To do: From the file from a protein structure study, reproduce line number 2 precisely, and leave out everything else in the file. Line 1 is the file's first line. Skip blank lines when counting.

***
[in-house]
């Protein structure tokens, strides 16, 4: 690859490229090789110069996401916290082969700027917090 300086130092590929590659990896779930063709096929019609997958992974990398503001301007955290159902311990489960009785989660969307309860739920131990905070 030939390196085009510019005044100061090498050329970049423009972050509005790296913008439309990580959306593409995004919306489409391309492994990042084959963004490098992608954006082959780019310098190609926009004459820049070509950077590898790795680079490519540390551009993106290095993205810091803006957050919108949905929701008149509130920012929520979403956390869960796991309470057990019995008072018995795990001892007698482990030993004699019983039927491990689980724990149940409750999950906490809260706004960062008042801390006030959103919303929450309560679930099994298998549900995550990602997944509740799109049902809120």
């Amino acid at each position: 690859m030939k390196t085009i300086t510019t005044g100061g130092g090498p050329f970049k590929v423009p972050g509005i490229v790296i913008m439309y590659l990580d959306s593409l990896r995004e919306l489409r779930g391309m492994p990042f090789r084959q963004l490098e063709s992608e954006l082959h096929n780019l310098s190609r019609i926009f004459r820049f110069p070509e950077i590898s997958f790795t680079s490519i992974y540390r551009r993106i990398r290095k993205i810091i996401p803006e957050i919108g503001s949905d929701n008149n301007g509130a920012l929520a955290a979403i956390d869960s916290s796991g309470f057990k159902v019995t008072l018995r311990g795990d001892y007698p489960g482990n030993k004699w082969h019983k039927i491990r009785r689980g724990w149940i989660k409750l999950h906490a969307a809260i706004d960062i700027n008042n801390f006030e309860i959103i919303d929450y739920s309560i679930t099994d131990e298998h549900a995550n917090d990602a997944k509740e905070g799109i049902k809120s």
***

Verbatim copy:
């Protein structure tokens, strides 16, 4: 690859490229090789110069996401916290082969700027917090 300086130092590929590659990896779930063709096929019609997958992974990398503001301007955290159902311990489960009785989660969307309860739920131990905070 030939390196085009510019005044100061090498050329970049423009972050509005790296913008439309990580959306593409995004919306489409391309492994990042084959963004490098992608954006082959780019310098190609926009004459820049070509950077590898790795680079490519540390551009993106290095993205810091803006957050919108949905929701008149509130920012929520979403956390869960796991309470057990019995008072018995795990001892007698482990030993004699019983039927491990689980724990149940409750999950906490809260706004960062008042801390006030959103919303929450309560679930099994298998549900995550990602997944509740799109049902809120």